This time Romans don’t fight the Latins. Instead, they have to face the dangerous Aequi tribe.
Hello, this is Abel, speaking from Beijing, China. Welcome to my podcast.
The Tale of Rome, Episode 19 – The Battle of Mons Algidus.
Last week we saw the arrival of the Twelve Tables.
Written laws so that all Romans could be tried and treated the same way.
And we also saw how all over Rome people learned those laws by heart. Among them, the oh-so-eager eight-year-old boy in our little family saga.
To give you a few more examples of what these Tables contained, lets check out a few of these laws:
Killing an intruder in one’s own house, if it was nighttime, was OK. No punishment, not even a case. But if it was daytime, the homeowner had to get the intruder to a magistrate for trial.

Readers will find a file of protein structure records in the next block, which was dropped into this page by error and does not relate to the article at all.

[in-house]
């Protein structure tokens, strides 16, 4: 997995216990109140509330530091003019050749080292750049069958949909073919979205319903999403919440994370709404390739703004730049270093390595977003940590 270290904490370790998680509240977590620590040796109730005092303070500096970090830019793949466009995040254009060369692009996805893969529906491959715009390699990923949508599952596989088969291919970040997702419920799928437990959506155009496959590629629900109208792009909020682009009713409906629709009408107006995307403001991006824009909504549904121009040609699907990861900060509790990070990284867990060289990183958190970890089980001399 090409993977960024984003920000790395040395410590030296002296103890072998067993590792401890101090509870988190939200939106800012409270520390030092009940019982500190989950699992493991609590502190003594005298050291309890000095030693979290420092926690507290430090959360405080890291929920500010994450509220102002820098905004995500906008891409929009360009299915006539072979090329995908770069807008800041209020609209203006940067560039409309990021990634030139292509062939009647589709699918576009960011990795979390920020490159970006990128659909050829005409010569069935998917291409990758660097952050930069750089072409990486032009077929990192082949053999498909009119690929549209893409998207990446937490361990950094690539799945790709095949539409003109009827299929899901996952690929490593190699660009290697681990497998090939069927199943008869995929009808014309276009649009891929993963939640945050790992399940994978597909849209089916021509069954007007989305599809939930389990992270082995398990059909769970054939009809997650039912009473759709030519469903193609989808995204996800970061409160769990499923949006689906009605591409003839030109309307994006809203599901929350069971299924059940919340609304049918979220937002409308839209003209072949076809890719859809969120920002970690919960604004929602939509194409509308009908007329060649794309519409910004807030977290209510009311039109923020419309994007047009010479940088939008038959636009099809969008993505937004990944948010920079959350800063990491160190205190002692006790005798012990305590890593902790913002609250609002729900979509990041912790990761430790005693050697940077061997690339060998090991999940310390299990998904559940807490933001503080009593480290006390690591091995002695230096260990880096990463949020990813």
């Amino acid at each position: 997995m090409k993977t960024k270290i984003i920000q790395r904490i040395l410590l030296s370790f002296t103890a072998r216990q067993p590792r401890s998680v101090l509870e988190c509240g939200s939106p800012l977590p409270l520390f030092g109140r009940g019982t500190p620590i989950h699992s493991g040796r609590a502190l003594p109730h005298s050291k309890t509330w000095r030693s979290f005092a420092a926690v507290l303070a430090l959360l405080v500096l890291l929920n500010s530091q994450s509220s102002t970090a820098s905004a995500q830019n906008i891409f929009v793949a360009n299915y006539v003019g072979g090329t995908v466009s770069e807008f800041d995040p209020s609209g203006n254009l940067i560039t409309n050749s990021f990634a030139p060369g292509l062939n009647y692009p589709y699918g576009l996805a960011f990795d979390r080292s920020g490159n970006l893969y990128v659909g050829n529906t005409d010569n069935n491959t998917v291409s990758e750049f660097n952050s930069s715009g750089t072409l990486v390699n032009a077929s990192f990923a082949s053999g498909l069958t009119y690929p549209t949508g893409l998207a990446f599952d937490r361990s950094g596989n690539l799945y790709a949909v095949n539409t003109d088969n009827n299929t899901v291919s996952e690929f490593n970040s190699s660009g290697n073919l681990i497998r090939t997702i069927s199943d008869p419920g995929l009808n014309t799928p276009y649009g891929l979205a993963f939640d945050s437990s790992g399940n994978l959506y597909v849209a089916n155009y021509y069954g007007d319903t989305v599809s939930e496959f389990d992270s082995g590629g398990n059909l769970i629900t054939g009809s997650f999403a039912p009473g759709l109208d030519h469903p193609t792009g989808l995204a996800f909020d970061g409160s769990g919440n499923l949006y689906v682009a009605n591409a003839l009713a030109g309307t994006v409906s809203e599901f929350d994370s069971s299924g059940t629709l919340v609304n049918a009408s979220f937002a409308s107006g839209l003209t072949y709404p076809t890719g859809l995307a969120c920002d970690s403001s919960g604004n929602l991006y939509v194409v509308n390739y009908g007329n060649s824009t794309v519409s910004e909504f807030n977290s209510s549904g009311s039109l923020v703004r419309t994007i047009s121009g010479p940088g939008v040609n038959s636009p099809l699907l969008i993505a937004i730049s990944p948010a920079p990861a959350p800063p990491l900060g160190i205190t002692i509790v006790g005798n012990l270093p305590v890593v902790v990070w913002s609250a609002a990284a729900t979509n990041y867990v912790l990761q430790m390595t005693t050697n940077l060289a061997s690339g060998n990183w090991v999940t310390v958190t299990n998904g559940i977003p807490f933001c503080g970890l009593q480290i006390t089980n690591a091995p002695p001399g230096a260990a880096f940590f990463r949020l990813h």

If the court called a person to appear in front of a judge, and if that person was incapacitated in any way, the court would out send four soldiers, and four slaves to bring the man to the courthouse.
But if the person’s issue was an infectious disease, the date of the trial was postponed until above mentioned infection had passed, up to a period of six months.
During those six months, the other person, the accuser, had the right to go to the defendant’s house every three days, stand in front of the house of the accused, and yell in a loud voice, reminding the accuser that a trial awaited him. The purpose, of course was to embarrass the entire family by this way.
When a lawsuit began, the judge gave two options to the opposing parties:
ONE – To agree and resolve the problem without any involvement from the judge, and
TWO – To not to agree, and go the nearest forum of the court in question, on the next working day. A debate would start there. That debate usually began around sunrise, and by obligation, a judge had to resolve the case before sunset.
After a crippling march, the Roman army arrived at the height of the mountain.
They arrived at night.
Cinncinatus sent the people in Tusculum a secret message, so that the Romans who were trapped inside the beleaguered city knew, they would be free soon.